The idea of wanting to know how silent partners get paid underscores the fact that you’re considering taking on silent partners, otherwise known as silent investors. Understanding the models for paying silent partners is crucial to getting them to invest in your company, but it is best to understand the roles of silent partners so as to appreciate their compensation needs.
A silent partner or investor is an individual or organization that invests in a startup to derive a percentage of generated profits. To that end, the ultimate objective of any silent partner is not to get involved with the daily operations of the business, but to obtain financial rewards when profits are declared. So a silent partner only invests in a business and then steps back to watch how the business is run and when to get paid.
So how does a silent partner get paid?
Share Of Profits
A silent partner or limited partner gets paid through equity or partial ownership. That means that during the initial contractual agreement, the parties agree that the silent partner would be paid a fixed percentage of the profits. If a partner is to have 20% stake in a business, it means that he is entitled to 20% of the profit when it is declared.
To this end, if a silent partner contributes $100,000 to a business and agrees to be paid 20% equity, it means that the partner will be paid $200,000 if the company declares one million dollars in profit at the end of the year. A partner may also be paid quarterly or twice a year depending on when profits are declared. Profits are generated from total sales revenue after operational expenses and payroll have been taken care of.
Equity Or Partial Ownership
A silent investor can also choose to be paid by having a limited stake in the organization. So if a partner agrees to 20% equity, he is a partial owner of the business and his investment and ownership are limited to 20%. To this end, the partner owns $2 million worth of the company if it is eventually valued at $10 million.
The partner may be paid his dues annually after profits are called, and he may also sell his 20% stake if he plans to exit the company. The partner may also obtain more profits if the company is listed to sell shares on the stock exchange since this will bring a bigger volume of investment into the business. The bigger the business gets, the larger his 20% stake becomes in terms of company assets.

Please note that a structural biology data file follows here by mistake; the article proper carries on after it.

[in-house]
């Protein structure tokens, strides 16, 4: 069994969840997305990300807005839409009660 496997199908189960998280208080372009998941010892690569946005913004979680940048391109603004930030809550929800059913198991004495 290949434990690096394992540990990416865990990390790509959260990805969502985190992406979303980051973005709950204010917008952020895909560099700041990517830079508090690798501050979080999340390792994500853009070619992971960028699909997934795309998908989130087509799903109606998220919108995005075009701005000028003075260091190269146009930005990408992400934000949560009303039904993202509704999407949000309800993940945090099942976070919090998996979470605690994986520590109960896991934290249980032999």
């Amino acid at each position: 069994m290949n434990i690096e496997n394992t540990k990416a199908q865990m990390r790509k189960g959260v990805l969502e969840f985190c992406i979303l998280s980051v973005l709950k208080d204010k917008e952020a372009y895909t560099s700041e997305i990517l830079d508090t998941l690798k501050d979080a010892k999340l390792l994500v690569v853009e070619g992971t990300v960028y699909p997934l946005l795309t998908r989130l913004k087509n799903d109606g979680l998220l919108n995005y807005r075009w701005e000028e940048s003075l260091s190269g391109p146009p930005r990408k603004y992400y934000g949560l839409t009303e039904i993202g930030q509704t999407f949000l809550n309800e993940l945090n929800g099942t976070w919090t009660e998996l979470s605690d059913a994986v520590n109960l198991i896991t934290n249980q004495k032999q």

This is not common, but some silent partners may choose to be paid monthly salaries for their financial contribution to the business. The partner will be paid every month the way hired employees are paid – but the partner cannot be sacked even if employees can be sacked – meaning that the partner gets paid for life so long the business is in existence. But the partner will be paid according to the level of an executive or director.
Managing A Silent Partner’s Reward And Liability
While a silent partnership is a great way to secure funding for your business, it is best to put everything in writing before the silent investor commits his funds. Putting everything in written form helps to manage expectations and outlines potential risks that may impact profitability and viability. Having a legal contract – or silent partnership agreement – in place is best for managing crisis since partnerships can turn sour sometimes.
It must be pointed out that a silent partner is also responsible for the losses and debts incurred by the business. His liability is limited to his investment – meaning that if his agreed remuneration or compensation is 20%, then his liability will be limited to 20% of the total losses incurred. This is very crucial because no partner would want to be more responsible for losses beyond their contractual compensations. This should have been delineated in the partnership agreement.
If you are a business owner and not sure how to proceed with silent partners, it is best to consult a business attorney for help. The lawyer will draw up the necessary agreements and ensure they are enforceable when needed in law courts. The lawyer will also be able to provide direction based on the contract and what is applicable within the business organization.
Photo by Karolina Grabowska